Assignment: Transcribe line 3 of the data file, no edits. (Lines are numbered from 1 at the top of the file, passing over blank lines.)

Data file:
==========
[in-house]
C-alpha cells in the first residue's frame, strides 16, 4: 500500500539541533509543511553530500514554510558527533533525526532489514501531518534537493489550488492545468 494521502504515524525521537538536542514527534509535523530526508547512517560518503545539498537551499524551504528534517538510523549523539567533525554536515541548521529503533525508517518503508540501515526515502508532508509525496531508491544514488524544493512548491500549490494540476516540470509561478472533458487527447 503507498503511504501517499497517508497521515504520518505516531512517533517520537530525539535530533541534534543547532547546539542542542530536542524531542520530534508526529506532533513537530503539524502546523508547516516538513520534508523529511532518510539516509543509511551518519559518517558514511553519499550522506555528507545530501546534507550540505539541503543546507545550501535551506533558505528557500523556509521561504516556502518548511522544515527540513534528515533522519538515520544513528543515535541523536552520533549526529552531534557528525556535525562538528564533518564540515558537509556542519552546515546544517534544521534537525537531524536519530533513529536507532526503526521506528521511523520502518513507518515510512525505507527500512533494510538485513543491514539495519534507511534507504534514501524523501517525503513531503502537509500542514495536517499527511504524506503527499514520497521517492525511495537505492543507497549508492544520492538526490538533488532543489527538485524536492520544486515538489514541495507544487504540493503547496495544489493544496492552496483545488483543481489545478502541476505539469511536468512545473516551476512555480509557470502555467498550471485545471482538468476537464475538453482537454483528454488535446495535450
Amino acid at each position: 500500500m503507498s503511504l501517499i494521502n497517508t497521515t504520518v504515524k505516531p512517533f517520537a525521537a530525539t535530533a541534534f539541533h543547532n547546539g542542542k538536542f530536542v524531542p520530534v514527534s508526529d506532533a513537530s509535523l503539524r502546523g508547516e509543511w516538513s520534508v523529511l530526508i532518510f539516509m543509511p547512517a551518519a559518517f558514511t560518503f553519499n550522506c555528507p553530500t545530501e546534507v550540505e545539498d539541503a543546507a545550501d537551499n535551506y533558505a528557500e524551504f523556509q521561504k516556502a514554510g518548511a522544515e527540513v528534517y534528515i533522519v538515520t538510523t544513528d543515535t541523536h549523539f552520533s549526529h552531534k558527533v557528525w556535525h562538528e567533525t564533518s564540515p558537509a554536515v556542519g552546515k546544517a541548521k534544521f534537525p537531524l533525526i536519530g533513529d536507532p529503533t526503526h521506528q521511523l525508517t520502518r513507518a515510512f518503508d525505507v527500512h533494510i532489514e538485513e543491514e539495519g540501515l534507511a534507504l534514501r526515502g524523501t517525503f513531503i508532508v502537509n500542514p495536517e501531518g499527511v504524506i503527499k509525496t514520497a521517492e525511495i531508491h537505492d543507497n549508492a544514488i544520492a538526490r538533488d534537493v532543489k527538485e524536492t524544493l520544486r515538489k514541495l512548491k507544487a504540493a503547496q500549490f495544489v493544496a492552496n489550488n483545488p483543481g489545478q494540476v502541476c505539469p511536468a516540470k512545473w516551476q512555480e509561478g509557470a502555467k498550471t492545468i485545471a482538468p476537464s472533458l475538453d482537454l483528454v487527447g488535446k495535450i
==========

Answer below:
Amino acid at each position: 500500500m503507498s503511504l501517499i494521502n497517508t497521515t504520518v504515524k505516531p512517533f517520537a525521537a530525539t535530533a541534534f539541533h543547532n547546539g542542542k538536542f530536542v524531542p520530534v514527534s508526529d506532533a513537530s509535523l503539524r502546523g508547516e509543511w516538513s520534508v523529511l530526508i532518510f539516509m543509511p547512517a551518519a559518517f558514511t560518503f553519499n550522506c555528507p553530500t545530501e546534507v550540505e545539498d539541503a543546507a545550501d537551499n535551506y533558505a528557500e524551504f523556509q521561504k516556502a514554510g518548511a522544515e527540513v528534517y534528515i533522519v538515520t538510523t544513528d543515535t541523536h549523539f552520533s549526529h552531534k558527533v557528525w556535525h562538528e567533525t564533518s564540515p558537509a554536515v556542519g552546515k546544517a541548521k534544521f534537525p537531524l533525526i536519530g533513529d536507532p529503533t526503526h521506528q521511523l525508517t520502518r513507518a515510512f518503508d525505507v527500512h533494510i532489514e538485513e543491514e539495519g540501515l534507511a534507504l534514501r526515502g524523501t517525503f513531503i508532508v502537509n500542514p495536517e501531518g499527511v504524506i503527499k509525496t514520497a521517492e525511495i531508491h537505492d543507497n549508492a544514488i544520492a538526490r538533488d534537493v532543489k527538485e524536492t524544493l520544486r515538489k514541495l512548491k507544487a504540493a503547496q500549490f495544489v493544496a492552496n489550488n483545488p483543481g489545478q494540476v502541476c505539469p511536468a516540470k512545473w516551476q512555480e509561478g509557470a502555467k498550471t492545468i485545471a482538468p476537464s472533458l475538453d482537454l483528454v487527447g488535446k495535450i